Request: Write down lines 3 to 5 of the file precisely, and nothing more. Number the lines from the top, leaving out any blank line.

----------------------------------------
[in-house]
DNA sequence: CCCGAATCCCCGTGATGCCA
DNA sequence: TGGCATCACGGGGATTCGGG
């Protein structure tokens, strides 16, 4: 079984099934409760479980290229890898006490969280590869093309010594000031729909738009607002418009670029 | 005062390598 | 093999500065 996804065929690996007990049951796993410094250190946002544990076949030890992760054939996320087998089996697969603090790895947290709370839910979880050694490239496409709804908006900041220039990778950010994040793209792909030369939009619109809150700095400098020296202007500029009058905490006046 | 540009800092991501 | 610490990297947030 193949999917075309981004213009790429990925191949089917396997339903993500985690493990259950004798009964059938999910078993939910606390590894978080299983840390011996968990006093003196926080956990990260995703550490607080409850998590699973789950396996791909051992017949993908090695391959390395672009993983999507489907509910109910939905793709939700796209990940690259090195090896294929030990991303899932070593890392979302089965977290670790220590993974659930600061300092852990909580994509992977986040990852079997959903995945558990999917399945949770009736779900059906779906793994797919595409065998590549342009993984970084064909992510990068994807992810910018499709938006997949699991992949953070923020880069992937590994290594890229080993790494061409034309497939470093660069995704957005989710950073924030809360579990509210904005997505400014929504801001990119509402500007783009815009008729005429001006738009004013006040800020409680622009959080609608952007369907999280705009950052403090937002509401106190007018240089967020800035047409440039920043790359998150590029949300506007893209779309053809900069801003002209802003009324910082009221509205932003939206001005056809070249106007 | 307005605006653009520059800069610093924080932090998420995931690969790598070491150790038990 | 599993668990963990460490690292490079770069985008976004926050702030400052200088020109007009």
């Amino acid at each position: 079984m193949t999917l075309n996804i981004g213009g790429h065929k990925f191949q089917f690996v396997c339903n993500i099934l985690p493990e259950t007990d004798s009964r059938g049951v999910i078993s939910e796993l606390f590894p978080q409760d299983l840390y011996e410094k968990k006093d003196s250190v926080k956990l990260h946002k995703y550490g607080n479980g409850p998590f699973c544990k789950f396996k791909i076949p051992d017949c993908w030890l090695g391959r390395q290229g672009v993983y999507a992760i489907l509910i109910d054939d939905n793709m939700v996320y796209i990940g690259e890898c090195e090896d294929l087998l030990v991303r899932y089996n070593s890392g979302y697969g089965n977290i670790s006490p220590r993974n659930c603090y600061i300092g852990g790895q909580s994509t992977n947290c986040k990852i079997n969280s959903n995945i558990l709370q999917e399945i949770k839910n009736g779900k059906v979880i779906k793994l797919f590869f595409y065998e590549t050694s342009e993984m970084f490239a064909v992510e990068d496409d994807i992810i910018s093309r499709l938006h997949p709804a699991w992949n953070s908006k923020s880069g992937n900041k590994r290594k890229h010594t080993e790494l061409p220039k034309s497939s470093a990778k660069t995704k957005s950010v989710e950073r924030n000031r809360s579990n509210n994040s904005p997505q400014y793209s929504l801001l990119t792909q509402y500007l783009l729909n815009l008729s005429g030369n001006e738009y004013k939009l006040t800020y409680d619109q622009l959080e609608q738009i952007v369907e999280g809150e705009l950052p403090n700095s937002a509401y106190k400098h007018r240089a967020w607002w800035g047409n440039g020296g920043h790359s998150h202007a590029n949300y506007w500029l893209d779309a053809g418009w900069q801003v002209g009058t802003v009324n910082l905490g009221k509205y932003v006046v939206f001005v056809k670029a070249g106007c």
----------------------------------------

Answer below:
DNA sequence: TGGCATCACGGGGATTCGGG
């Protein structure tokens, strides 16, 4: 079984099934409760479980290229890898006490969280590869093309010594000031729909738009607002418009670029 | 005062390598 | 093999500065 996804065929690996007990049951796993410094250190946002544990076949030890992760054939996320087998089996697969603090790895947290709370839910979880050694490239496409709804908006900041220039990778950010994040793209792909030369939009619109809150700095400098020296202007500029009058905490006046 | 540009800092991501 | 610490990297947030 193949999917075309981004213009790429990925191949089917396997339903993500985690493990259950004798009964059938999910078993939910606390590894978080299983840390011996968990006093003196926080956990990260995703550490607080409850998590699973789950396996791909051992017949993908090695391959390395672009993983999507489907509910109910939905793709939700796209990940690259090195090896294929030990991303899932070593890392979302089965977290670790220590993974659930600061300092852990909580994509992977986040990852079997959903995945558990999917399945949770009736779900059906779906793994797919595409065998590549342009993984970084064909992510990068994807992810910018499709938006997949699991992949953070923020880069992937590994290594890229080993790494061409034309497939470093660069995704957005989710950073924030809360579990509210904005997505400014929504801001990119509402500007783009815009008729005429001006738009004013006040800020409680622009959080609608952007369907999280705009950052403090937002509401106190007018240089967020800035047409440039920043790359998150590029949300506007893209779309053809900069801003002209802003009324910082009221509205932003939206001005056809070249106007 | 307005605006653009520059800069610093924080932090998420995931690969790598070491150790038990 | 599993668990963990460490690292490079770069985008976004926050702030400052200088020109007009």
């Amino acid at each position: 079984m193949t999917l075309n996804i981004g213009g790429h065929k990925f191949q089917f690996v396997c339903n993500i099934l985690p493990e259950t007990d004798s009964r059938g049951v999910i078993s939910e796993l606390f590894p978080q409760d299983l840390y011996e410094k968990k006093d003196s250190v926080k956990l990260h946002k995703y550490g607080n479980g409850p998590f699973c544990k789950f396996k791909i076949p051992d017949c993908w030890l090695g391959r390395q290229g672009v993983y999507a992760i489907l509910i109910d054939d939905n793709m939700v996320y796209i990940g690259e890898c090195e090896d294929l087998l030990v991303r899932y089996n070593s890392g979302y697969g089965n977290i670790s006490p220590r993974n659930c603090y600061i300092g852990g790895q909580s994509t992977n947290c986040k990852i079997n969280s959903n995945i558990l709370q999917e399945i949770k839910n009736g779900k059906v979880i779906k793994l797919f590869f595409y065998e590549t050694s342009e993984m970084f490239a064909v992510e990068d496409d994807i992810i910018s093309r499709l938006h997949p709804a699991w992949n953070s908006k923020s880069g992937n900041k590994r290594k890229h010594t080993e790494l061409p220039k034309s497939s470093a990778k660069t995704k957005s950010v989710e950073r924030n000031r809360s579990n509210n994040s904005p997505q400014y793209s929504l801001l990119t792909q509402y500007l783009l729909n815009l008729s005429g030369n001006e738009y004013k939009l006040t800020y409680d619109q622009l959080e609608q738009i952007v369907e999280g809150e705009l950052p403090n700095s937002a509401y106190k400098h007018r240089a967020w607002w800035g047409n440039g020296g920043h790359s998150h202007a590029n949300y506007w500029l893209d779309a053809g418009w900069q801003v002209g009058t802003v009324n910082l905490g009221k509205y932003v006046v939206f001005v056809k670029a070249g106007c």